Arts Desk

A Mini-Retrospective on Run for Cover, Which May End This Year

Run for Cover, the annual cavalcade of high- (and low-) concept cover bands that's been at the Black Cat for the better part of a decade, may come to a close this year. Maybe. It's not entirely clear. But tomorrow night marks the 10th Run for Cover, and for organizer Joe Halladay, it feels like a good time to wind it down.

"We've approached this year with the idea in mind that it's the last one," says Halladay in a phone conversation Thursday. "Things can change I guess, I dunno."

There's a certain, very small corner of D.C.'s indie-rock scene that has done Run for Cover almost every year. At this point, most of the early generation is fanned out all over the place—like the guys in Dismemberment Plan, for example, and the former members of Motorcycle Wars, an early-2000s band led by the late Clark Sabine. But each year it's grown a new limb, enriched by new blood, and people who really dig Warren Zevon.

Yeah, there's going to be a Zevon cover band at tomorrow's Run for Cover. And an Eddie Money band. The Prince cover band, concocted by Dismemberment Plan members, had to bail. So did the bluegrass Fugazi act. But something usually comes along to fill in the gaps. "Of the nine bands we're gonna have this year, three of them just got added on in the last week," says Halladay. He's mostly tight-lipped on the other acts playing tomorrow. "Typically it seems like the bands tend to keep that kinda close to their chest, you know? I think it's not like, you know, shrouded in mystery or anything like that, but the element of surprise kind of goes a long way."

He's right. Take 2005, when D-Plan did a Duran Duran cover band called The Girls On Film. Bernie Wandel, the former Rollins Band bassist and then-general manager of Black Cat, had played in batshit, terribly unskilled cover-ish bands at Black Cat anniversaries between the late 1990s and early aughts. He'd wanted to do Run For Cover for a while, but hadn't been formally invited. Bassist Eric Axelson got in touch with Wandel and pitched something like this: "Rio" required a sax solo, but they didn't have a sax player. David Durst could fake the solo on his keyboard, but they still needed someone to pretend to play the sax. Would Wandel like to do it?

"I start gagging," says Wandel. "I was like, I feel sorry for you...I would rather vomit daily than listen to Duran Duran most of the time." But he would do it, he said, with one stipulation: "I wanna do it wearing nothing but the saxophone." Axelson wasn't so sure (a claim Axelson denies). "He's like, 'I don't know if the guys are gonna go for that.' And I'm like, fuck you, man! Who's gonna get in trouble here? The guy who's the general manager of the club? Or the band? The naked guy's the one who's gonna go to jail."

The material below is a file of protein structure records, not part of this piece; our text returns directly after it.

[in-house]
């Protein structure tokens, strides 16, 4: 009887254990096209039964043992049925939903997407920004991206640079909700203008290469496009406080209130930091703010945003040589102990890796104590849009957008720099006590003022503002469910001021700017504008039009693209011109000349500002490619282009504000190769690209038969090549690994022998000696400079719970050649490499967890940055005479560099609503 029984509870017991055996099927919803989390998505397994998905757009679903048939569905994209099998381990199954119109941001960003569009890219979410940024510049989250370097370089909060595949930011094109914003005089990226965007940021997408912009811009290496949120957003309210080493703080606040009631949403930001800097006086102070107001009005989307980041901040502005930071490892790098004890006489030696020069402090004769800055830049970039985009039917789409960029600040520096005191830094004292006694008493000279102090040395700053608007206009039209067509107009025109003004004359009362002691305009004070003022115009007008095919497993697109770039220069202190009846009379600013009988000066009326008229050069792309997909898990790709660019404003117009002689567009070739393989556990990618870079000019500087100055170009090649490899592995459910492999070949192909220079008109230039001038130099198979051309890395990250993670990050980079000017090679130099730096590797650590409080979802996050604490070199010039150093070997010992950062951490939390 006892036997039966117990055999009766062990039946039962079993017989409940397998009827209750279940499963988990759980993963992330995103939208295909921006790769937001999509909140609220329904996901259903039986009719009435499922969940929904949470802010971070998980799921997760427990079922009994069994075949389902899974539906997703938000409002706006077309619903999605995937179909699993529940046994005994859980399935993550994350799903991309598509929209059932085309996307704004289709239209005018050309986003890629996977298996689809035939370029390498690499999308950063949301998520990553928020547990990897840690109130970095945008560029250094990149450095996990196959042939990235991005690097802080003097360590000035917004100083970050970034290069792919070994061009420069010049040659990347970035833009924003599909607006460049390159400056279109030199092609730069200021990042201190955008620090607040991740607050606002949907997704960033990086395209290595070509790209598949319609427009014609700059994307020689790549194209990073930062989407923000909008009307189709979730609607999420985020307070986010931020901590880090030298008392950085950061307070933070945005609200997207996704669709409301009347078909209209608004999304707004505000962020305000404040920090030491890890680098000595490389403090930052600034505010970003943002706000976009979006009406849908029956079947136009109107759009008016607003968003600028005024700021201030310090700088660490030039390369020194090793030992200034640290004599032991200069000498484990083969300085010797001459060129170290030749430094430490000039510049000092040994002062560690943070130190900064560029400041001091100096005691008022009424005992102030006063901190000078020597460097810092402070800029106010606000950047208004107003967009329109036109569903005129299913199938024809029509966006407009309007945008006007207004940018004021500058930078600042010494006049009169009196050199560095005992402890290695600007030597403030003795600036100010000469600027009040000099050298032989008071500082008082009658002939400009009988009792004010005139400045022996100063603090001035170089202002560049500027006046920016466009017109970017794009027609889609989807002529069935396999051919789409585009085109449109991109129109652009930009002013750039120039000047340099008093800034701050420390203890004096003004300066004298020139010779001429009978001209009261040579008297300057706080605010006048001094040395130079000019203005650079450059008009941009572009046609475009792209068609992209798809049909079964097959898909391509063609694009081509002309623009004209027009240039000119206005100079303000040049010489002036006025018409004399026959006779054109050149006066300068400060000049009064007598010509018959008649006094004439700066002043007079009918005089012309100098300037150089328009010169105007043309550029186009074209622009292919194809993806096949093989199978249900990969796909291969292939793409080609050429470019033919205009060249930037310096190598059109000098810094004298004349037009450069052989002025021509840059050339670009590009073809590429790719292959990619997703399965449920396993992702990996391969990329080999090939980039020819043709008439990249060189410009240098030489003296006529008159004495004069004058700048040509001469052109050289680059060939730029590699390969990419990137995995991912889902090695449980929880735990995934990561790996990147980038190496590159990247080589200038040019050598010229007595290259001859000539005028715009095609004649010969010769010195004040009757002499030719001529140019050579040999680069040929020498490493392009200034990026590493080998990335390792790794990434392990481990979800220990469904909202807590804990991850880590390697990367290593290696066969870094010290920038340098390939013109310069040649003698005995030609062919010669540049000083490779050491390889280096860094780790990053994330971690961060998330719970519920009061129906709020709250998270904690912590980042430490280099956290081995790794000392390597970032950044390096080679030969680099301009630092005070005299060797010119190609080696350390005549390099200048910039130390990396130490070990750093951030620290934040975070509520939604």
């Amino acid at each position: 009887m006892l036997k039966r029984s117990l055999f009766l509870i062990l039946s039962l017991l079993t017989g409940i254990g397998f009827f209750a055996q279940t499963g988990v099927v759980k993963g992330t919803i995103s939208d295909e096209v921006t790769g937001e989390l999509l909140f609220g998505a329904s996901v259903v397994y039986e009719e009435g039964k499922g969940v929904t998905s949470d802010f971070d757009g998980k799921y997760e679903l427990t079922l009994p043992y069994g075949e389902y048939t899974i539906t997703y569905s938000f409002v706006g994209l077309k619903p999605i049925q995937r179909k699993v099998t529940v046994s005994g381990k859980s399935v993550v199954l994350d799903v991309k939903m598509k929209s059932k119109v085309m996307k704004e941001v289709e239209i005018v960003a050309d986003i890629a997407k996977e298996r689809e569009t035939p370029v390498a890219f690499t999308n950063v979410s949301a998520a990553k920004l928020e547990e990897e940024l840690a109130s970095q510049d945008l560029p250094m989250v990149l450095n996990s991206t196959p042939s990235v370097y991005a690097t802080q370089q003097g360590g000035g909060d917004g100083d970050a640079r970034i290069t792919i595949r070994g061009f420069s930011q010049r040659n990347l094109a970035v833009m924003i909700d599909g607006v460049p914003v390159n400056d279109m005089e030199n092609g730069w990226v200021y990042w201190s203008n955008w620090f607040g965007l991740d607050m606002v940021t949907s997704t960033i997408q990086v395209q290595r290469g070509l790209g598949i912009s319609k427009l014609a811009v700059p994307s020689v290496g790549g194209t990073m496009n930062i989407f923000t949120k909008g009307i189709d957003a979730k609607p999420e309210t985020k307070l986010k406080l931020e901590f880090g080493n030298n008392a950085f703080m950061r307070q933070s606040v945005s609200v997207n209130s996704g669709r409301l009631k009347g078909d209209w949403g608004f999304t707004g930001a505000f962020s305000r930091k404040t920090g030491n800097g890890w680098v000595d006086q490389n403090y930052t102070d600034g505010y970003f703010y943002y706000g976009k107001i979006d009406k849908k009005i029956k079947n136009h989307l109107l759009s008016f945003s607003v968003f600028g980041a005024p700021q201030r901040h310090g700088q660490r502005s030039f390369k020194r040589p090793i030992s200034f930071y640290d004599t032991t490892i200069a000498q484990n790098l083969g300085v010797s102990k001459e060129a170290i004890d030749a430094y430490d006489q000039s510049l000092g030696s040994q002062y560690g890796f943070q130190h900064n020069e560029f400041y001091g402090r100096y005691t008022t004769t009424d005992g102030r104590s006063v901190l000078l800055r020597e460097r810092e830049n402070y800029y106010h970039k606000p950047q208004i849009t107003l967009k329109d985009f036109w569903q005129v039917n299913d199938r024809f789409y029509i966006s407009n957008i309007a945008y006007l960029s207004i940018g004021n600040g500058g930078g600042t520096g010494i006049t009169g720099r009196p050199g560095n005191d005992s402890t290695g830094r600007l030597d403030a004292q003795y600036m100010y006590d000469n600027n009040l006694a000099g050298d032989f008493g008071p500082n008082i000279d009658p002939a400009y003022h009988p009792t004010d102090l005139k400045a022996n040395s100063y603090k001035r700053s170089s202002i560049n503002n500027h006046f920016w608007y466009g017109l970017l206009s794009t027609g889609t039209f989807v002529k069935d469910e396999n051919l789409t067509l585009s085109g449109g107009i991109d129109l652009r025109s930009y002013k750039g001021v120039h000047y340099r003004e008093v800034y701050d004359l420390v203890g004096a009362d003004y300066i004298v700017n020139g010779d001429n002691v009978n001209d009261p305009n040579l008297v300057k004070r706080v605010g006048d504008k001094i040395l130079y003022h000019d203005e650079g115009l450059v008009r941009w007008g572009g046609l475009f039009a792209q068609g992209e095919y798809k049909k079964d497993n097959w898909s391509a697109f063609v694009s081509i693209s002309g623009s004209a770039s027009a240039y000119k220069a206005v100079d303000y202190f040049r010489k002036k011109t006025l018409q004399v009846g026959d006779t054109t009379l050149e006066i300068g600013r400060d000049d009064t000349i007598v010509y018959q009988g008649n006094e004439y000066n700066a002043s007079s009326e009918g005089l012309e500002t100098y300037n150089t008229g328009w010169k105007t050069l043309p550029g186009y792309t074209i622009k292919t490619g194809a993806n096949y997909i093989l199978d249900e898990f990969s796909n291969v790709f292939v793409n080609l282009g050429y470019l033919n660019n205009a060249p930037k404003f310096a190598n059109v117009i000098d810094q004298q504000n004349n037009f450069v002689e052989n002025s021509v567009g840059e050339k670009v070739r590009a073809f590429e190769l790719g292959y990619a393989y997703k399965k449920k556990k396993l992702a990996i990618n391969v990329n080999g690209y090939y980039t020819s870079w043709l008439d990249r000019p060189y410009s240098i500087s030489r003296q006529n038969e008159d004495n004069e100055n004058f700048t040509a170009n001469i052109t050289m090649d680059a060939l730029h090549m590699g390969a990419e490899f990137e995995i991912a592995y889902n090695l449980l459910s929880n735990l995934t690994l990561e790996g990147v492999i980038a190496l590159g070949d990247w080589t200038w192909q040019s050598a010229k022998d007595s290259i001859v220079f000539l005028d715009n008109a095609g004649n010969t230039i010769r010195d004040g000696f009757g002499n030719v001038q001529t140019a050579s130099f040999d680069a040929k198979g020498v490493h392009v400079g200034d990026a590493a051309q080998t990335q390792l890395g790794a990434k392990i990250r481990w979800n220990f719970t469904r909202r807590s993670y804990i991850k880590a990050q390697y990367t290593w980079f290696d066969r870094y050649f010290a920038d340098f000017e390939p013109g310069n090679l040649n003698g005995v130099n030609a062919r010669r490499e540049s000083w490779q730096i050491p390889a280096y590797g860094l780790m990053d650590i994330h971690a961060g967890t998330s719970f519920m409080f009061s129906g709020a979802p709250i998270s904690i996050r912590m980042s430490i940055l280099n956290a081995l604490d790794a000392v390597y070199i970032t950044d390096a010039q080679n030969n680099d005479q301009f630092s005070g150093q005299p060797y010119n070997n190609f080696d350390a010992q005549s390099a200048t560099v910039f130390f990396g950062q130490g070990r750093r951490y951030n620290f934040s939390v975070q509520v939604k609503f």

Halladay didn't know anything about the nudity scheme in advance—or even while it was happening. "I can remember being like 'What, he was naked?' But I was drunk, it was the end of the night, I don't know." Wandel did the sax solo, and it was almost like no one realized he wasn't actually playing. Axelson theorizes people were just too busy looking at Wandel's junk to realize the sax had no mouthpiece, and his fingers weren't moving.

Run for Cover began at Halladay's house in Falls Church, Va., in 2002. It involved a Ministry cover band that, realizing they might be one-upped by another act, decided to take it to the next level. "Those guys [were] like, "You know what, we need to step this up right now,'" says Halladay. They left the party, drove to Home Depot, and picked up a chain-link fence. They played their set with the fence as a prop. Since that night, Run for Cover has taken place at the Warehouse on 7th Street NW, then later the Black Cat, every year except 2008, the year Halladay relocated to Brooklyn. He still lives there. Run for Cover is always a benefit, it often sells out, and the one-upmanship lives on.

As far as Halladay is concerned, the band to beat is any lineup with Aaron Estes, the former Bellman Barker frontman who's now in Black Hills. This is Estes' sixth year doing RFC. In 2010, he and his bandmates did C&C Music Factory. Last year, it was Daft Punk. "If this werent the 10th one," says Halladay, "we would not be doing this this year because that Daft Punk band was like the best thing anybody's ever done at Run for Cover." Estes and Co. are back on the bill tomorrow night, but he's hesitant to reveal what they have planned. All he'll say is the band is named Solsbury Phil.

Run for Cover begins at 8 p.m. Saturday at Black Cat, 1811 14th St. NW. $10. Proceeds benefit Girls Rock D.C.

Photo by Flickr user ann gav used under a Creative Commons license.

The original version of this article inaccurately said Wandel was a member of Black Flag. He was a member of Rollins Band.

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